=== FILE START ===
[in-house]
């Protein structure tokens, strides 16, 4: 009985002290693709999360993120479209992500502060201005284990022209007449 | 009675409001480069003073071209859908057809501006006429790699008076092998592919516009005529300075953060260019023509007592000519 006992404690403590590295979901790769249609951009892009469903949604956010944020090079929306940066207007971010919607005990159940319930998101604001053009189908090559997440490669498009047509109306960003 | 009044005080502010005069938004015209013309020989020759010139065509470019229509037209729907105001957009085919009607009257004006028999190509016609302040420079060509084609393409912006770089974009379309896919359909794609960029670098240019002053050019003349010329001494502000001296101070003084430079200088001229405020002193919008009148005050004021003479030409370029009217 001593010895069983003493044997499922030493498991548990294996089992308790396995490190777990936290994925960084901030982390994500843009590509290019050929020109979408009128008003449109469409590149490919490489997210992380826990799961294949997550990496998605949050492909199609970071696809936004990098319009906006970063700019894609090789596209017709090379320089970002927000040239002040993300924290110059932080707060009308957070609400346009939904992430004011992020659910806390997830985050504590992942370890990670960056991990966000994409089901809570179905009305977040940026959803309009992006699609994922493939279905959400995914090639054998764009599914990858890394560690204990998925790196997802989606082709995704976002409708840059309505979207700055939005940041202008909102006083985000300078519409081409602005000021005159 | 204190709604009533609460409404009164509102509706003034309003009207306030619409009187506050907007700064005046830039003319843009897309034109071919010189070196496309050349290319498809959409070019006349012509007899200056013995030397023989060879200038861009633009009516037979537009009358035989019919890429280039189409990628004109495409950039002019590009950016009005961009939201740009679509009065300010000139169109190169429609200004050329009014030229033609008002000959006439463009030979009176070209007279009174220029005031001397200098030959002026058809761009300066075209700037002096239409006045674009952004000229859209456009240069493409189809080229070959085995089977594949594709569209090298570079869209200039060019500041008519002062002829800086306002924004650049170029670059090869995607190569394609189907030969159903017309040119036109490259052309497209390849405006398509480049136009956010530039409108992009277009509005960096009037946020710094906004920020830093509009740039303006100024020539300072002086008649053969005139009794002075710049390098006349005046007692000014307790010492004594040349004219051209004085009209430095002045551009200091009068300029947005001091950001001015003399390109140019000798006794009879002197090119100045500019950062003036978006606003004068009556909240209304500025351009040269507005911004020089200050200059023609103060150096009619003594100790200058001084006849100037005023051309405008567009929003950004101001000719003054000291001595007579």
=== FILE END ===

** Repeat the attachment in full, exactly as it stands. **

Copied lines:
[in-house]
């Protein structure tokens, strides 16, 4: 009985002290693709999360993120479209992500502060201005284990022209007449 | 009675409001480069003073071209859908057809501006006429790699008076092998592919516009005529300075953060260019023509007592000519 006992404690403590590295979901790769249609951009892009469903949604956010944020090079929306940066207007971010919607005990159940319930998101604001053009189908090559997440490669498009047509109306960003 | 009044005080502010005069938004015209013309020989020759010139065509470019229509037209729907105001957009085919009607009257004006028999190509016609302040420079060509084609393409912006770089974009379309896919359909794609960029670098240019002053050019003349010329001494502000001296101070003084430079200088001229405020002193919008009148005050004021003479030409370029009217 001593010895069983003493044997499922030493498991548990294996089992308790396995490190777990936290994925960084901030982390994500843009590509290019050929020109979408009128008003449109469409590149490919490489997210992380826990799961294949997550990496998605949050492909199609970071696809936004990098319009906006970063700019894609090789596209017709090379320089970002927000040239002040993300924290110059932080707060009308957070609400346009939904992430004011992020659910806390997830985050504590992942370890990670960056991990966000994409089901809570179905009305977040940026959803309009992006699609994922493939279905959400995914090639054998764009599914990858890394560690204990998925790196997802989606082709995704976002409708840059309505979207700055939005940041202008909102006083985000300078519409081409602005000021005159 | 204190709604009533609460409404009164509102509706003034309003009207306030619409009187506050907007700064005046830039003319843009897309034109071919010189070196496309050349290319498809959409070019006349012509007899200056013995030397023989060879200038861009633009009516037979537009009358035989019919890429280039189409990628004109495409950039002019590009950016009005961009939201740009679509009065300010000139169109190169429609200004050329009014030229033609008002000959006439463009030979009176070209007279009174220029005031001397200098030959002026058809761009300066075209700037002096239409006045674009952004000229859209456009240069493409189809080229070959085995089977594949594709569209090298570079869209200039060019500041008519002062002829800086306002924004650049170029670059090869995607190569394609189907030969159903017309040119036109490259052309497209390849405006398509480049136009956010530039409108992009277009509005960096009037946020710094906004920020830093509009740039303006100024020539300072002086008649053969005139009794002075710049390098006349005046007692000014307790010492004594040349004219051209004085009209430095002045551009200091009068300029947005001091950001001015003399390109140019000798006794009879002197090119100045500019950062003036978006606003004068009556909240209304500025351009040269507005911004020089200050200059023609103060150096009619003594100790200058001084006849100037005023051309405008567009929003950004101001000719003054000291001595007579």